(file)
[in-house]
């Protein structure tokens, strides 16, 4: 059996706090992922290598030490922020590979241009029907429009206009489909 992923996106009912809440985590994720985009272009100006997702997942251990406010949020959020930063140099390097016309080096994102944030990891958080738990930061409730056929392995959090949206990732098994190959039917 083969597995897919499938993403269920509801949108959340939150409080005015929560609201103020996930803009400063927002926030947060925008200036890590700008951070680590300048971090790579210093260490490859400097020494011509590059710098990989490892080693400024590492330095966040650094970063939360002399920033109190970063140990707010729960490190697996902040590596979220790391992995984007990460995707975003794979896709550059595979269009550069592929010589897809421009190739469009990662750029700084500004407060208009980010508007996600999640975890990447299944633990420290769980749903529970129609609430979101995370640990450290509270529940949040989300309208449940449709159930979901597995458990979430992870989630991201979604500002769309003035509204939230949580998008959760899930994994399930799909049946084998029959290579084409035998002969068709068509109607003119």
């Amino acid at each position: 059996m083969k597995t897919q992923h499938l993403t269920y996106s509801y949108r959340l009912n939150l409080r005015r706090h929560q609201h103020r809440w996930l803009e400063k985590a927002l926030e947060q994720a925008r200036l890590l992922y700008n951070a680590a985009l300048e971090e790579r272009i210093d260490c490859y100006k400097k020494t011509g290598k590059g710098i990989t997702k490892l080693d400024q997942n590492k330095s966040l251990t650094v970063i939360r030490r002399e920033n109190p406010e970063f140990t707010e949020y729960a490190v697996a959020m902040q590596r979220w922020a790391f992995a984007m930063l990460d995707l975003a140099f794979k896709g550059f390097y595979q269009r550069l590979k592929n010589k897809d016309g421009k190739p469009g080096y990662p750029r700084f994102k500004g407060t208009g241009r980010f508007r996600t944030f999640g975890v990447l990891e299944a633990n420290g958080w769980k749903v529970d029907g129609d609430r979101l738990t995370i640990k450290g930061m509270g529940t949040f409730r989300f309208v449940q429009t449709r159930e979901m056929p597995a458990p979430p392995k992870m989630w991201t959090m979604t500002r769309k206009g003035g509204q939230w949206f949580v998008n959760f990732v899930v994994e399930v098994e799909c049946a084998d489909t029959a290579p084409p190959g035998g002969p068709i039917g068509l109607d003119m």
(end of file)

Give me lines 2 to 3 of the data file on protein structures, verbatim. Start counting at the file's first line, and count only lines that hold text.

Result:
């Protein structure tokens, strides 16, 4: 059996706090992922290598030490922020590979241009029907429009206009489909 992923996106009912809440985590994720985009272009100006997702997942251990406010949020959020930063140099390097016309080096994102944030990891958080738990930061409730056929392995959090949206990732098994190959039917 083969597995897919499938993403269920509801949108959340939150409080005015929560609201103020996930803009400063927002926030947060925008200036890590700008951070680590300048971090790579210093260490490859400097020494011509590059710098990989490892080693400024590492330095966040650094970063939360002399920033109190970063140990707010729960490190697996902040590596979220790391992995984007990460995707975003794979896709550059595979269009550069592929010589897809421009190739469009990662750029700084500004407060208009980010508007996600999640975890990447299944633990420290769980749903529970129609609430979101995370640990450290509270529940949040989300309208449940449709159930979901597995458990979430992870989630991201979604500002769309003035509204939230949580998008959760899930994994399930799909049946084998029959290579084409035998002969068709068509109607003119």
């Amino acid at each position: 059996m083969k597995t897919q992923h499938l993403t269920y996106s509801y949108r959340l009912n939150l409080r005015r706090h929560q609201h103020r809440w996930l803009e400063k985590a927002l926030e947060q994720a925008r200036l890590l992922y700008n951070a680590a985009l300048e971090e790579r272009i210093d260490c490859y100006k400097k020494t011509g290598k590059g710098i990989t997702k490892l080693d400024q997942n590492k330095s966040l251990t650094v970063i939360r030490r002399e920033n109190p406010e970063f140990t707010e949020y729960a490190v697996a959020m902040q590596r979220w922020a790391f992995a984007m930063l990460d995707l975003a140099f794979k896709g550059f390097y595979q269009r550069l590979k592929n010589k897809d016309g421009k190739p469009g080096y990662p750029r700084f994102k500004g407060t208009g241009r980010f508007r996600t944030f999640g975890v990447l990891e299944a633990n420290g958080w769980k749903v529970d029907g129609d609430r979101l738990t995370i640990k450290g930061m509270g529940t949040f409730r989300f309208v449940q429009t449709r159930e979901m056929p597995a458990p979430p392995k992870m989630w991201t959090m979604t500002r769309k206009g003035g509204q939230w949206f949580v998008n959760f990732v899930v994994e399930v098994e799909c049946a084998d489909t029959a290579p084409p190959g035998g002969p068709i039917g068509l109607d003119m």